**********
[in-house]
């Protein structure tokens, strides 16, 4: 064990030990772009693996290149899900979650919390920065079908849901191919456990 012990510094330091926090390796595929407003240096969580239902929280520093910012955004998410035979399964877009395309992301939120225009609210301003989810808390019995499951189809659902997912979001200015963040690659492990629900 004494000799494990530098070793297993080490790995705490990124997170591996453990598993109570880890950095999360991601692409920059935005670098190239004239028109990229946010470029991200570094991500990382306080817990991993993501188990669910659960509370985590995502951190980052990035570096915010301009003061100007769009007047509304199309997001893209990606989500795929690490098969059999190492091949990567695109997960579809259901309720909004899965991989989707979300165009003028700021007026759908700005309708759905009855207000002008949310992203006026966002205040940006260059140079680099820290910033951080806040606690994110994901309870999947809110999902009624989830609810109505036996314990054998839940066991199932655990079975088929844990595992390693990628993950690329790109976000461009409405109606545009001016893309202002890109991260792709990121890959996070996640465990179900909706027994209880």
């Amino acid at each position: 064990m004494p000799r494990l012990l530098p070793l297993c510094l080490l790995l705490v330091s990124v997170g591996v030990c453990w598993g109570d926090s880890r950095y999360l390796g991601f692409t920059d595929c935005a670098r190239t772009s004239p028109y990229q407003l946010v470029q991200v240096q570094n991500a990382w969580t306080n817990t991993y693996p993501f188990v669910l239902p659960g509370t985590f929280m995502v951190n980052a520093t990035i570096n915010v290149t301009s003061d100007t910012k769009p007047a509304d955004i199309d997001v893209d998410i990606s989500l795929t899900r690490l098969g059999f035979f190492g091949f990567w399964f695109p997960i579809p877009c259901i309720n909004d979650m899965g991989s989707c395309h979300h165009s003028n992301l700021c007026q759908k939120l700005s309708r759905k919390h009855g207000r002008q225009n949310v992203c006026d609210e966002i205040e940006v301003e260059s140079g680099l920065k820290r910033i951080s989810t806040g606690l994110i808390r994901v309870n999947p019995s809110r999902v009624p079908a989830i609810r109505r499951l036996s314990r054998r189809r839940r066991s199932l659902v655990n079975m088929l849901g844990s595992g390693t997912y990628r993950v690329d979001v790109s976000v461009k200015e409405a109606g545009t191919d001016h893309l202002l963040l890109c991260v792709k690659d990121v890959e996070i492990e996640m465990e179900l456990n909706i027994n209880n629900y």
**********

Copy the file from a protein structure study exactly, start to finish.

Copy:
[in-house]
């Protein structure tokens, strides 16, 4: 064990030990772009693996290149899900979650919390920065079908849901191919456990 012990510094330091926090390796595929407003240096969580239902929280520093910012955004998410035979399964877009395309992301939120225009609210301003989810808390019995499951189809659902997912979001200015963040690659492990629900 004494000799494990530098070793297993080490790995705490990124997170591996453990598993109570880890950095999360991601692409920059935005670098190239004239028109990229946010470029991200570094991500990382306080817990991993993501188990669910659960509370985590995502951190980052990035570096915010301009003061100007769009007047509304199309997001893209990606989500795929690490098969059999190492091949990567695109997960579809259901309720909004899965991989989707979300165009003028700021007026759908700005309708759905009855207000002008949310992203006026966002205040940006260059140079680099820290910033951080806040606690994110994901309870999947809110999902009624989830609810109505036996314990054998839940066991199932655990079975088929844990595992390693990628993950690329790109976000461009409405109606545009001016893309202002890109991260792709990121890959996070996640465990179900909706027994209880």
């Amino acid at each position: 064990m004494p000799r494990l012990l530098p070793l297993c510094l080490l790995l705490v330091s990124v997170g591996v030990c453990w598993g109570d926090s880890r950095y999360l390796g991601f692409t920059d595929c935005a670098r190239t772009s004239p028109y990229q407003l946010v470029q991200v240096q570094n991500a990382w969580t306080n817990t991993y693996p993501f188990v669910l239902p659960g509370t985590f929280m995502v951190n980052a520093t990035i570096n915010v290149t301009s003061d100007t910012k769009p007047a509304d955004i199309d997001v893209d998410i990606s989500l795929t899900r690490l098969g059999f035979f190492g091949f990567w399964f695109p997960i579809p877009c259901i309720n909004d979650m899965g991989s989707c395309h979300h165009s003028n992301l700021c007026q759908k939120l700005s309708r759905k919390h009855g207000r002008q225009n949310v992203c006026d609210e966002i205040e940006v301003e260059s140079g680099l920065k820290r910033i951080s989810t806040g606690l994110i808390r994901v309870n999947p019995s809110r999902v009624p079908a989830i609810r109505r499951l036996s314990r054998r189809r839940r066991s199932l659902v655990n079975m088929l849901g844990s595992g390693t997912y990628r993950v690329d979001v790109s976000v461009k200015e409405a109606g545009t191919d001016h893309l202002l963040l890109c991260v792709k690659d990121v890959e996070i492990e996640m465990e179900l456990n909706i027994n209880n629900y």